Yet, empirical evidence is rare, since most policy experiments from Western Europe are from recent statistics and the effects happen in the very long run. A study by the Civil Department (1991) includes information about the time prior to and after deregulation. It’s revealed that deregulation suggests a cost decrease and an increase in retail sales. Moreover, the effect on labour depends on the summation of counteracting forces. In this paper a partial-equilibrium model for a retail shop is combined using the parameters in Sweden along with an estimate of the effects in the Netherlands is given. For this experiment, it is revealed that the overall effect on labor will be favorable. In future work, there are numerous paths to explore.
To begin with, it’s necessary to get more insights to the gap between the retail sector in different European countries and Sweden. In that manner, we could assess whether the proposed efficiency gain will also take place in the Netherlands. Second, at the Swedish version the number of opening hours will be a real time variable. It is, nevertheless, more sensible to assume that the flexibility gain depends on time and day. In countries with liberalized launching hours small retail shops succeed in moving their opening hours in daily to the evening. However, such a feature cannot be obtained by the model. Third, game-theoretic issues could be involved. A significant extension should really be a Stackelberg equilibrium with the large-scale retail shop as the leader. Fourth, it’s necessary to permit for exit or entrance and thus acquire more insights into the impacts for the structure of the retail industry.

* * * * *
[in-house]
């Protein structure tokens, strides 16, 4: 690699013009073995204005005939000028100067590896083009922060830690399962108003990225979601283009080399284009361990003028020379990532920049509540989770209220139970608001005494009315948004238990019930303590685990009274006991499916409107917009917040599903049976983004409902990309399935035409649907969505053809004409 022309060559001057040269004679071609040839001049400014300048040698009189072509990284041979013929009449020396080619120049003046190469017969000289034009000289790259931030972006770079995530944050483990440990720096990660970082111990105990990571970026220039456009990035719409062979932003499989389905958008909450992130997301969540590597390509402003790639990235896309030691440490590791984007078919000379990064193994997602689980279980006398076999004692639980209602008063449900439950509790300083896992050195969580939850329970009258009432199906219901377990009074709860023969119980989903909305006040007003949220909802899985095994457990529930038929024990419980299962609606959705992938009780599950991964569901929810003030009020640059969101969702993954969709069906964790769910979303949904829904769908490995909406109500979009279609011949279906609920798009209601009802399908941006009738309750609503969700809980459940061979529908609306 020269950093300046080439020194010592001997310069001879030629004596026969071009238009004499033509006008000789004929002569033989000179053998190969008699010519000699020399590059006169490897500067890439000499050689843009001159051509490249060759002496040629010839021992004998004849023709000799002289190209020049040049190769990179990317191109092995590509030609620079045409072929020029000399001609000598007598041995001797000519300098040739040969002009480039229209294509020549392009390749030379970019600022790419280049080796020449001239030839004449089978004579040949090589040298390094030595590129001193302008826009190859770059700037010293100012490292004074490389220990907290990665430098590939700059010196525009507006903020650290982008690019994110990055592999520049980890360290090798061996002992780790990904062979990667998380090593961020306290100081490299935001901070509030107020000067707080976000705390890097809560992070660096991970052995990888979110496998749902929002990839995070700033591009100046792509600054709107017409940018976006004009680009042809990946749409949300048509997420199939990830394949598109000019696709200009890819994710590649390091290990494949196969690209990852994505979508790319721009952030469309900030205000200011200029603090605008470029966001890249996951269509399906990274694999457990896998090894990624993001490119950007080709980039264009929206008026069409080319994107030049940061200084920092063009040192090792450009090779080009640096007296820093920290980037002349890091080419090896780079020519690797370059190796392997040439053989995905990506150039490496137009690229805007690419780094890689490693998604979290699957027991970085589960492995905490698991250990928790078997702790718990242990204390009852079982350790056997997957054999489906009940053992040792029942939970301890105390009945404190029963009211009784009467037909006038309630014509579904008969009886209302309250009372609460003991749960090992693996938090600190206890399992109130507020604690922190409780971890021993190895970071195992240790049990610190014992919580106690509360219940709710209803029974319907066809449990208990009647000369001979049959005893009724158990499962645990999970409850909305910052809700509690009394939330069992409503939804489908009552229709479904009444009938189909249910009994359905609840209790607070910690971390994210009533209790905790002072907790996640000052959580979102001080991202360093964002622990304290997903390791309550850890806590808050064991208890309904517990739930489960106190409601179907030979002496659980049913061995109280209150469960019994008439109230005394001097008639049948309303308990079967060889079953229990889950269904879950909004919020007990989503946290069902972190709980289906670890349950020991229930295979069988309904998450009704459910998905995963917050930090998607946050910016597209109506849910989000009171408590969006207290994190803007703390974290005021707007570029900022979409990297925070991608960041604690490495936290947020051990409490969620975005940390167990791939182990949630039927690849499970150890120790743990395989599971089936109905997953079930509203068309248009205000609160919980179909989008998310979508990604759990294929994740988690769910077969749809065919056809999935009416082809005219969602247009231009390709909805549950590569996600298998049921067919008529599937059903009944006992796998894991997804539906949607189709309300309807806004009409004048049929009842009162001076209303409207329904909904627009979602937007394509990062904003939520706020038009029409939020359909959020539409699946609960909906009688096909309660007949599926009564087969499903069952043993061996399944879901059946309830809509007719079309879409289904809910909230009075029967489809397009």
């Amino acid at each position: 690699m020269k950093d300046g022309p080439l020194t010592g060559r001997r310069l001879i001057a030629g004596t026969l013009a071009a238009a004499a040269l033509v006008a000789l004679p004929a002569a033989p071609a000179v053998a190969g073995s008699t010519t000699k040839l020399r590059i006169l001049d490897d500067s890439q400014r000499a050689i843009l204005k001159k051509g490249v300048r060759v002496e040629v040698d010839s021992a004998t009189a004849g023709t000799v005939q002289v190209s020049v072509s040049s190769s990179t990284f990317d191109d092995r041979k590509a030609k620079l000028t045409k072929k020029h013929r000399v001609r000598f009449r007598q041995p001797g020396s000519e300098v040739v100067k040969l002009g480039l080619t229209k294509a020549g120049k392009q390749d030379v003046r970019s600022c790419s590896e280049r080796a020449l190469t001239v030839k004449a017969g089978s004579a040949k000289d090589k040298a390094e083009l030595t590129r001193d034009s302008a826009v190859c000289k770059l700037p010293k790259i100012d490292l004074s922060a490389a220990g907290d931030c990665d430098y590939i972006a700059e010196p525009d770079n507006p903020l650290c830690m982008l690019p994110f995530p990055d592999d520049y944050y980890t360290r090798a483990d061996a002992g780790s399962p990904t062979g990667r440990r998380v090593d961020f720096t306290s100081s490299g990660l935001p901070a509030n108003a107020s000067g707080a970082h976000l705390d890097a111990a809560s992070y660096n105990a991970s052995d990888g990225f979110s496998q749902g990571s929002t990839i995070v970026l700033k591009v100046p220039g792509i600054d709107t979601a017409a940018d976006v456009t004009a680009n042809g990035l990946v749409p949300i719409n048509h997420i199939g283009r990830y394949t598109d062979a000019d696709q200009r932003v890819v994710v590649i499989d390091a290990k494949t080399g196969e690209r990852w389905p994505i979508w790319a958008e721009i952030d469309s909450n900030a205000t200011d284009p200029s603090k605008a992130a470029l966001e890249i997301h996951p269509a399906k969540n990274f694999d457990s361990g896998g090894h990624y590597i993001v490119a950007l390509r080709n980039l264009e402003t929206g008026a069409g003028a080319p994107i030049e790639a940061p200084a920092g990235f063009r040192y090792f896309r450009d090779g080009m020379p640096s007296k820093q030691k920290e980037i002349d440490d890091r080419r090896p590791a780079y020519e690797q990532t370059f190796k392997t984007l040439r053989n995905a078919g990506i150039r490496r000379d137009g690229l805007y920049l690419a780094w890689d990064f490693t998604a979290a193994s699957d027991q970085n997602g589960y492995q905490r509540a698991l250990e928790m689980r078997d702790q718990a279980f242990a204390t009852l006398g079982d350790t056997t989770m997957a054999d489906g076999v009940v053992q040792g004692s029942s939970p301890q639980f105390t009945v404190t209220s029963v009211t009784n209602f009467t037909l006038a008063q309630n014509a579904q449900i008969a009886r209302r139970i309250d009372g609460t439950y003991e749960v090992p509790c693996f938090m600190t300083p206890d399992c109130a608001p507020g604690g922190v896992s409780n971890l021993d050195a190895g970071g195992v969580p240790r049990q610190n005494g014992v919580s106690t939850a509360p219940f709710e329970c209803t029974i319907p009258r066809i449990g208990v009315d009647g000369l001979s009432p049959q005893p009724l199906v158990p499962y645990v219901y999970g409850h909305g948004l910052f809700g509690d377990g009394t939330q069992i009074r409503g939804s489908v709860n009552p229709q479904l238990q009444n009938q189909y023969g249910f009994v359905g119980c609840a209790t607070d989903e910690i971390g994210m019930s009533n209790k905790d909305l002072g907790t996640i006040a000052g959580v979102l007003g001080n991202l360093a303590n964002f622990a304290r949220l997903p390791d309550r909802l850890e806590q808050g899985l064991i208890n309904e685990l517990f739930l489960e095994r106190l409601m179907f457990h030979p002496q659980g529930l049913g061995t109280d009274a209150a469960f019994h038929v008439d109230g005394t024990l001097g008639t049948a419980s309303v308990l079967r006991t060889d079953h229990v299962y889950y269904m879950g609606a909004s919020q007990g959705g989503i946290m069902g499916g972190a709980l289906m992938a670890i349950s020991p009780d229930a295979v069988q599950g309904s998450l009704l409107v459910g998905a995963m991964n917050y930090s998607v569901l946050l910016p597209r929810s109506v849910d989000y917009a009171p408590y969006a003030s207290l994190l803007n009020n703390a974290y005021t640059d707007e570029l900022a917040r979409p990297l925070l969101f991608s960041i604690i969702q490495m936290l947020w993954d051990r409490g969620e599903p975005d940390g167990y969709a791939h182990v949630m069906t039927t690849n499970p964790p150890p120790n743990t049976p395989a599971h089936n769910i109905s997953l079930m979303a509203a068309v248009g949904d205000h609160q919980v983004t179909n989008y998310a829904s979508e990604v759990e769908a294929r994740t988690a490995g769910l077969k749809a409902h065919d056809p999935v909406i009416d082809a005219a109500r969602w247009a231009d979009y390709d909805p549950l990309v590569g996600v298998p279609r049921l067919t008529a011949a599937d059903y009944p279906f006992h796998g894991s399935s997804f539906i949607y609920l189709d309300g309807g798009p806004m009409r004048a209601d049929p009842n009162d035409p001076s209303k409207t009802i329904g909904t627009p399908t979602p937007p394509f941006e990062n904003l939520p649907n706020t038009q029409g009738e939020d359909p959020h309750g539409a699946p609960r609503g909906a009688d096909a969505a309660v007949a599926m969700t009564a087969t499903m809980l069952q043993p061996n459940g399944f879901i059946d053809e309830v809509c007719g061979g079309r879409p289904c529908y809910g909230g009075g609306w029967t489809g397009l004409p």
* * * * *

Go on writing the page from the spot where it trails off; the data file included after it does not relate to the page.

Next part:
Regardless of the shortcomings of the strategy in this paper, there seems to be evidence that lifting existing limitations is economically profitable. The theoretical literature is quite mixed in regards to the probable effects of such a policy. Using an empirical model for optimal retail behaviour, it is revealed that the financial potential can be high. It is shown that employment goes up mostly due to an increase in threshold labor. On the other hand, the size of this effect is dependent upon the typical number of additional hours as a consequence of deregulation. Accordingly, by using the design for optimum retail behaviour a perfect principle for extending opening hours will be given. This principle suggests that the possibility of longer opening hours is large. It is, however, revealed that from the noncooperative equilibrium this capacity is higher than at the cooperative equilibrium, and that large scale stores gain more from the deregulation. In countries such as the Netherlands, Belgium, and Germany, a discussion about the ramifications is taking place with strictly contrary meanings. On the 1 side, some store owners see extra opening hours as a vital step to strengthen their competitiveness, on the opposite side unions and other store owners dread for higher costs and a shake-out of small stores (e.g., IFO, 1995). Inside this discussion not simply the economic effects, but also some more moral aspects concerning Sunday trading play an important role.